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City and Regional Goals Clash as Newark Pushes Ahead With Low-Density Housing in A Bayshore Flood Zone

March 9, 2021

Florence LaRiviere has fought to protect marshes in the Bay Area for decades. In the 1960s she joined a small group of residents to push for the creation of what would become the Don Edwards San Francisco Bay Area National Wildlife Refuge, a now-30,000-acre haven along the shores of the South Bay that provides habitat for migratory birds and several special status species. 

In 1985 LaRiviere began the Citizens’ Committee to Complete the Refuge, an all-volunteer organization committed to protecting more of the Bay shoreline. Now in her late nineties, with a voice barely above a whisper, with 60 years of activism experience and a marsh named in her honor in the wildlife refuge, LaRiviere and the Citizens’ Committee are still at work. One of their primary goals is expanding the boundaries of the refuge so that it can include neighboring areas, some of which were diked off from the Bay in the past and used to create salt ponds or duck hunting preserves. One of these parcels is Newark’s “Area 4.” 

In November 2019, the city of Newark approved the “Sanctuary West” project for Area 4, a plan to construct 469 single family homes and 2,739 parking spaces. The land borders the Don Edwards National Wildlife Refuge, and conservation groups and state and federal agencies have targeted it for restoration since the 1990s. “Even then we realized the value of that land, but it has become more and more evident how valuable the adjoining uplands are because of how very rare they are now,” LaRiviere said.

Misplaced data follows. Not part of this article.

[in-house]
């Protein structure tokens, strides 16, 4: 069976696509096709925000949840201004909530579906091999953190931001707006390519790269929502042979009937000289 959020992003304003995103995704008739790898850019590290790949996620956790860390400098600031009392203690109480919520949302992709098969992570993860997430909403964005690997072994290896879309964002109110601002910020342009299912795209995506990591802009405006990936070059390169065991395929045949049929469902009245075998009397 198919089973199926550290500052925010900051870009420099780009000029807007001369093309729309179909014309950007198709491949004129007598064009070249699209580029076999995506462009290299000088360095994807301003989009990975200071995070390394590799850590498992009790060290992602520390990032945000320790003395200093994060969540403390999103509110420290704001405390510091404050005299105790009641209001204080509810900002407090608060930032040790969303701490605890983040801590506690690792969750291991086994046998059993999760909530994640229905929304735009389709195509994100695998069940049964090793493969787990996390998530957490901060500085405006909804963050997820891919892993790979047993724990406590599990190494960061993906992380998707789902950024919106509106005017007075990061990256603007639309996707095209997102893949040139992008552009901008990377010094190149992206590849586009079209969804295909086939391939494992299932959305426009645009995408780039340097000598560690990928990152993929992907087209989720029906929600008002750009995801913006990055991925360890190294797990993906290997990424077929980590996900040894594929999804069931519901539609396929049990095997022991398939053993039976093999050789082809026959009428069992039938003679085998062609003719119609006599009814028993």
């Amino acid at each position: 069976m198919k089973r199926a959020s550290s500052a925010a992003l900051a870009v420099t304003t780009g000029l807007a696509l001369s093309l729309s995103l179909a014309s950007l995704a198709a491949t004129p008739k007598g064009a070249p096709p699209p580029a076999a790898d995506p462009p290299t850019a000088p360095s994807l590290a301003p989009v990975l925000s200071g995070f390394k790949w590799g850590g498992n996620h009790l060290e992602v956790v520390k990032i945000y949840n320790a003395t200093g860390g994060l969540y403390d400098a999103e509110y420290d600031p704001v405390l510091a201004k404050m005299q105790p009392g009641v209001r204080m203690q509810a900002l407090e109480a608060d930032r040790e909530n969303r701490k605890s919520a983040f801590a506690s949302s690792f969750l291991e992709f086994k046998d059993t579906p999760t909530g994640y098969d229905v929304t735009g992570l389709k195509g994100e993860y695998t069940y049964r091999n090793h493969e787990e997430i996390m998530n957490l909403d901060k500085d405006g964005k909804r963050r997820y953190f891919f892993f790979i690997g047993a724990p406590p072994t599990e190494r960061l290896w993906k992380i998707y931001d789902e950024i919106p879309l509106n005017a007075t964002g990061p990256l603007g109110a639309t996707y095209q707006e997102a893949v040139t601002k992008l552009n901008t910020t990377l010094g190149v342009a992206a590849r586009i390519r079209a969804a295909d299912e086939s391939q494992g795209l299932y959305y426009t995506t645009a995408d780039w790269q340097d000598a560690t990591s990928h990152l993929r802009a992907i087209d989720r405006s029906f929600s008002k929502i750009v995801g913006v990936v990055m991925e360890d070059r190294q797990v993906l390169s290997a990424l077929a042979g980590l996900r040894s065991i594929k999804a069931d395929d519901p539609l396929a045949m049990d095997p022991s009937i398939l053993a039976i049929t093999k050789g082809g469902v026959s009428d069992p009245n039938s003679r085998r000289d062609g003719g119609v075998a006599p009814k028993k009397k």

Area 4 is a rare San Francisco Bay upland habitat. Tidal wetlands move inland over time as sea level rises, but for the most part, in the Bay Area, cities are built right up to the edge of the marsh and the wetlands have nowhere to go. If Area 4 remained undeveloped, it would provide migration routes for endangered species and other wildlife to move upland to survive in the future. However, since it is not protected it remains within the authority of the city to zone, and the city has been steadfast in its plan for low-density housing on the site. City planners would not comment for this story, citing pending litigation, but in 2019, Newark Community Development Director Steven Turner told Bay Nature, “the city has consistently felt this is the type of land use they want over the years.”

The city approved the development in November 2019. But local and regional activists, planners and scientists have continued to question it. It’s not just the habitat loss: most of Area 4 is in the Federal Emergency Management Agency’s “AE” flood hazard zone, which means it would be inundated in what hydrologists call a “1-percent storm.”

“Restoring wetlands is one of the solutions for climate adaptation,” said Mark Lubell, director of the Center for Environmental Policy and Behavior at UC Davis. “Building green infrastructure or living shorelines helps mitigate sea level rise. So you have two things that are working against it being a good idea to develop here — risk of flooding, which already exists since it lies in a FEMA flood zone, and the loss of an opportunity to restore wetlands.”

Environmental organizations, including the Citizens’ Committee to Complete the Refuge and the Center for Biological Diversity, had a lawsuit to stop the project rejected by the Alameda County Superior Court in December. On February 8, 2021, in response to the rejection, the groups filed an appeal to the 1st District Court of Appeal in San Francisco, stating that the city of Newark’s environmental review for the project under the California Environmental Quality Act (CEQA) was flawed and inadequate. But the lawsuit reveals what some planners say is an oversight in environmental law: it’s focused on the present.